confusion with increment and decrement operators

This is a discussion on confusion with increment and decrement operators within the C Programming forums, part of the General Programming Boards category; hi..everyone.i got a little bit confusion about prefix form for some book i learn that; for example Code: for (i=0; ...

  1. #1
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    confusion with increment and decrement operators

    hi..everyone.i got a little bit confusion about prefix form
    for some book i learn that; for example
    Code:
    for (i=0; i < 5; ++i)
    and some told me write in this form
    Code:
    for (i=0; i<5; i++)
    and i know that the output is same but doesn't it
    ++i will increment the value first and if i++ the value will increment after the loop.I really doesn't understand that why the for loop come out with the same answer??...
    Last edited by cBegginer; 03-19-2005 at 12:02 AM.

  2. #2
    Registered User taran's Avatar
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    hi,
    the difference between i++ and ++i is that if the i++ (or ++i) is used in an expression, i++ will cause i to be used in the expression then incremented, wheras ++i will increment i and then use it in the expression. As i isn't being used in an expression in your code, there is no difference between i++ and ++i
    If you want to have i going from 1 to 5 instead of 0 to 4, simply use the following code instead:
    Code:
    for (i=1;i<=5;i++)
    Hope this helps,
    Taran

  3. #3
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    It will be the same because u only use it for loop counter.

    Try this:
    Code:
    #include <stdio.h>
    
    int main()
    {
    	int i = 0;
    	int j = 0;
    	printf("%d\n", i++);//result 0
    	printf("%d\n", i++);//result 1
    	printf("%d\n", ++j);//result 1
    	printf("%d\n", ++j);//result 2
    	return 0;
    }
    Remember, the difference between the two forms is what value (either the old or the new) is passed on to the surrounding expression. If there is no surrounding expression, if the ++i or i++ appears all by itself, to increment i and do nothing else, you can use either form; it makes no difference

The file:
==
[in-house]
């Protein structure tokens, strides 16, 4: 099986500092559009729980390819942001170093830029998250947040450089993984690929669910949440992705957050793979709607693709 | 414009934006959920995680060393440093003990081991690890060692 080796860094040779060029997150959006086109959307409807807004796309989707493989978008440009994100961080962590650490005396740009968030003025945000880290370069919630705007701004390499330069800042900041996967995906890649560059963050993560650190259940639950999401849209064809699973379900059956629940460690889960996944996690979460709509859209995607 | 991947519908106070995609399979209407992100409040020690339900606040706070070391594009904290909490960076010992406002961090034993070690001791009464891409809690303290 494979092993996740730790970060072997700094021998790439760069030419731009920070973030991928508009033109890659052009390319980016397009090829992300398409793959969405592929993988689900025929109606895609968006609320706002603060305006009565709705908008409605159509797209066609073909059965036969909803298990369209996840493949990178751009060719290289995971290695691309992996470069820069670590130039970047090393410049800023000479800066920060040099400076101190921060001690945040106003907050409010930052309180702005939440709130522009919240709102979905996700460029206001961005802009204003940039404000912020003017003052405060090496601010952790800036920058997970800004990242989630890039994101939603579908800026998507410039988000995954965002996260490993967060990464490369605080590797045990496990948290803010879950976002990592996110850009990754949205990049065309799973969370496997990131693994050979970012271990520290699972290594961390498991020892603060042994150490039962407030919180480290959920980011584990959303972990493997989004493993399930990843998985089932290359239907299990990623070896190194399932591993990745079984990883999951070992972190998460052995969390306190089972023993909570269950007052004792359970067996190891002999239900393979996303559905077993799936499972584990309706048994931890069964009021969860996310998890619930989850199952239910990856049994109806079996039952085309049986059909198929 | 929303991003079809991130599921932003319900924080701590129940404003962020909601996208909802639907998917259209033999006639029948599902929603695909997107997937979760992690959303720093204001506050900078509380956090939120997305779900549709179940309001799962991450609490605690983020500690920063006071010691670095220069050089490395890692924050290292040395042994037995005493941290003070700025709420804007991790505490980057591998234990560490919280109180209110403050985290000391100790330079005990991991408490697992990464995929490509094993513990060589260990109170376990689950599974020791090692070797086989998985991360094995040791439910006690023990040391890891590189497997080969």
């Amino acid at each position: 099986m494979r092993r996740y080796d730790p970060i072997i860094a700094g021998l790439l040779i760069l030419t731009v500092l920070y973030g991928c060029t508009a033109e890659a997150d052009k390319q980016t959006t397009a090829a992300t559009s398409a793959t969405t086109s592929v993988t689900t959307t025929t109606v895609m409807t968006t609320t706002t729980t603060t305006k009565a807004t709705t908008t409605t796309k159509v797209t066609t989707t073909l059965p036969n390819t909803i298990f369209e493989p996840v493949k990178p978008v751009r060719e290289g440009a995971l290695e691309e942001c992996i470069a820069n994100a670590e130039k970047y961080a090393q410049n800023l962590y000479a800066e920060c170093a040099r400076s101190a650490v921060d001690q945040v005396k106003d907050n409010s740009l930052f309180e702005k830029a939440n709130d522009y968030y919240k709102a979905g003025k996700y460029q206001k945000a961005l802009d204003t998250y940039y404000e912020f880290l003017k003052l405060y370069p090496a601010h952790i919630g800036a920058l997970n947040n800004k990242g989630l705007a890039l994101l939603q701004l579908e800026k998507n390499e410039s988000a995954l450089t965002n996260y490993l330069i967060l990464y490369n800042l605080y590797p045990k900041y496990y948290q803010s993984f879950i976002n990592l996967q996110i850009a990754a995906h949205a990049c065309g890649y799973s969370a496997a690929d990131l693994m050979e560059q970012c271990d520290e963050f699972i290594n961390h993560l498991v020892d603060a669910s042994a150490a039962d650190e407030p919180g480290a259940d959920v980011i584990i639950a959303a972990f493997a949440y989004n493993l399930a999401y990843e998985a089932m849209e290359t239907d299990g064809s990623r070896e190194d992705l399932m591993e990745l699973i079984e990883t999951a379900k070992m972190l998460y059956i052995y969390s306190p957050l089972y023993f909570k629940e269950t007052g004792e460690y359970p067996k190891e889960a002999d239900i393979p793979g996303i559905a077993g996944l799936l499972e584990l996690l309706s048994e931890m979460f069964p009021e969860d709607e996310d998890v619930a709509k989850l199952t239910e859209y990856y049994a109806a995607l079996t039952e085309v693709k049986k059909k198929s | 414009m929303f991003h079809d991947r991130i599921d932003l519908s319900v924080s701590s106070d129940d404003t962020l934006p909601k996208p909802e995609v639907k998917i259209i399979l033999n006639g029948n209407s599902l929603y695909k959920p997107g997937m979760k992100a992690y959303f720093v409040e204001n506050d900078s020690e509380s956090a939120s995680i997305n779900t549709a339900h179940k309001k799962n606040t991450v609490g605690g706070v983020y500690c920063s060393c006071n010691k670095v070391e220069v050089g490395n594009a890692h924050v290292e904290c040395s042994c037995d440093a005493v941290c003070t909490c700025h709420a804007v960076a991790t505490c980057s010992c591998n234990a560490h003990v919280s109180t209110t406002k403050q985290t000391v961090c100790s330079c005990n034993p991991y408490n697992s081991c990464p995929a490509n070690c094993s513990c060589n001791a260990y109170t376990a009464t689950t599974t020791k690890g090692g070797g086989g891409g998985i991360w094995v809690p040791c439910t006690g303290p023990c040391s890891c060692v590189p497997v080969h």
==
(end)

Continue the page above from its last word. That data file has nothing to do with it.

4. #4
    Just Lurking Dave_Sinkula's Avatar
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    Quote Originally Posted by cBegginer
    and i know that the output is same but doesn't it ++i will increment the value first and if i++ the value will increment after the loop.I really doesn't understand that why the for loop come out with the same answer??...
    The first form,
    Code:
    for (i=0; i < 5; ++i)
    has an equivalent:
    Code:
       i = 0;
       while(i < 5)
       {
          /* do stuff */
          ++i;
       }
    The second form,
    Code:
    for (i=0; i < 5; i++)
    has an equivalent:
    Code:
       i = 0;
       while(i < 5)
       {
          /* do stuff */
          i++;
       }
    Why would you expect the results to differ?
    7. It is easier to write an incorrect program than understand a correct one.
    40. There are two ways to write error-free programs; only the third one works.*

  5. #5
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    Ic..ok thanks for helping me.I appreciate it alot.

  6. #6
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    ++i and i++ do not really give you the same result everytime.

    ++i in this case is called the pre-increment operator. This will first add 1 to i and give you the new value of i.

    i++ in this case is called the post -decrement operator, because im lacking words to express this i will do it by example.
    Code:
     x =i++;
    here x is assigned the original value of i first and then i is increased by 1.

    Example from the book that im reading.
    Code:
    #include <stdio.h>
    main()
    {
    	int w,x,y,z, result;
    	
    	w = x = y = z = 1; /*initialize x and y*/
    	printf("Given w =%d, x =%d, y=%d, and z =%d,\n", w, x,y,z);
    
    	result = ++w;
    	printf("++w evaluates to %d and w is now %d\n", result, w);
    
    	result = x++;
    	printf("x++ evaluates to %d and x is now %d\n", result, x);
    
    	result = --y;
    	printf("--y evaluates to %d and y is now %d\n", result, y);
    
    	result = z--;
    	printf("z-- evaluates to %d and z is now %d\n", result, z);
    	return 0;
    }
    When no one helps you out. Call google();

  7. #7
    ATH0 quzah's Avatar
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    When used alone, ++foo and foo++ give the exact same results:
    Code:
    int foo = 0;
    
    foo++;
    printf( "%", foo );
    Is exactly the same as:
    Code:
    int foo = 0;
    
    ++foo;
    printf( "%", foo );
    In a single expression, the results are the same. The difference is when you use them for something other than a single expression. Like so:
    Code:
    #include<stdio.h>
    void foo( int bar )
    {
        printf("bar is %d\n", bar );
    }
    
    int main( void )
    {
        int baz;
    
        baz = 0;
        foo( baz++ );
    
        baz = 0;
        foo( ++baz );
    
        return 0;
    }
    Quzah.
    Hope is the first step on the road to disappointment.

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